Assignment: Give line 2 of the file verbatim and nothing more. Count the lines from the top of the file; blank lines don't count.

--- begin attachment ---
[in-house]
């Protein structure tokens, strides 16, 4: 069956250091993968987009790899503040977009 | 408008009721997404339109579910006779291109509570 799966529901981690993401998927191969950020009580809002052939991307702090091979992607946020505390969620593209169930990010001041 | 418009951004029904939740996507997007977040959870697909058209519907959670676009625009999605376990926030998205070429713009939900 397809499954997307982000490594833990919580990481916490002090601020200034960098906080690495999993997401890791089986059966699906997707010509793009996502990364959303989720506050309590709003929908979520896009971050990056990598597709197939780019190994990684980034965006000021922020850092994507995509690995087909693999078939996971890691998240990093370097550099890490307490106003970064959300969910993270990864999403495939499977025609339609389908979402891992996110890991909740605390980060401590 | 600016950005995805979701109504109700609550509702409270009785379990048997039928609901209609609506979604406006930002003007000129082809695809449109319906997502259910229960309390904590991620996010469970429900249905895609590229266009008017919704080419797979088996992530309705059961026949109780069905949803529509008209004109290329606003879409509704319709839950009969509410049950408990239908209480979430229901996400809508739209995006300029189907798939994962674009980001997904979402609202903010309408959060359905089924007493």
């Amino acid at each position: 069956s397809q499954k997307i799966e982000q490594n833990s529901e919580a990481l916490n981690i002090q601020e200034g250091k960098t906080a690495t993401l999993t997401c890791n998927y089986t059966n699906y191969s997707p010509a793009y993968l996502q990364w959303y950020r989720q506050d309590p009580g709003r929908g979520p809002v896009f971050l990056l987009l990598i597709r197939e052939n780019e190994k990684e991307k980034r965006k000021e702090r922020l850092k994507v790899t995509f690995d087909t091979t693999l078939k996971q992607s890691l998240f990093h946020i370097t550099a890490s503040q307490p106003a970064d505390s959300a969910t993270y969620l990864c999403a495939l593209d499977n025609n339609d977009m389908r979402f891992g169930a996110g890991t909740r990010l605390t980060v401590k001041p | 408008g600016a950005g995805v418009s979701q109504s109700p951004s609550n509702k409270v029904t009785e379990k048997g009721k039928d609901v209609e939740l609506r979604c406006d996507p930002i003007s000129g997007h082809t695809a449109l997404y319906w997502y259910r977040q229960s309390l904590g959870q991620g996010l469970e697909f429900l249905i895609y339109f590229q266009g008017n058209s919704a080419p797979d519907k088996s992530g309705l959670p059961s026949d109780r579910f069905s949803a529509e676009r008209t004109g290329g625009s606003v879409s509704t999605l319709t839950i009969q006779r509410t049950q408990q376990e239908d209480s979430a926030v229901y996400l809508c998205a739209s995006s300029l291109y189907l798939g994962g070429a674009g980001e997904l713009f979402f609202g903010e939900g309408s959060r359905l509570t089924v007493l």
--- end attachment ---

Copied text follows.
């Protein structure tokens, strides 16, 4: 069956250091993968987009790899503040977009 | 408008009721997404339109579910006779291109509570 799966529901981690993401998927191969950020009580809002052939991307702090091979992607946020505390969620593209169930990010001041 | 418009951004029904939740996507997007977040959870697909058209519907959670676009625009999605376990926030998205070429713009939900 397809499954997307982000490594833990919580990481916490002090601020200034960098906080690495999993997401890791089986059966699906997707010509793009996502990364959303989720506050309590709003929908979520896009971050990056990598597709197939780019190994990684980034965006000021922020850092994507995509690995087909693999078939996971890691998240990093370097550099890490307490106003970064959300969910993270990864999403495939499977025609339609389908979402891992996110890991909740605390980060401590 | 600016950005995805979701109504109700609550509702409270009785379990048997039928609901209609609506979604406006930002003007000129082809695809449109319906997502259910229960309390904590991620996010469970429900249905895609590229266009008017919704080419797979088996992530309705059961026949109780069905949803529509008209004109290329606003879409509704319709839950009969509410049950408990239908209480979430229901996400809508739209995006300029189907798939994962674009980001997904979402609202903010309408959060359905089924007493």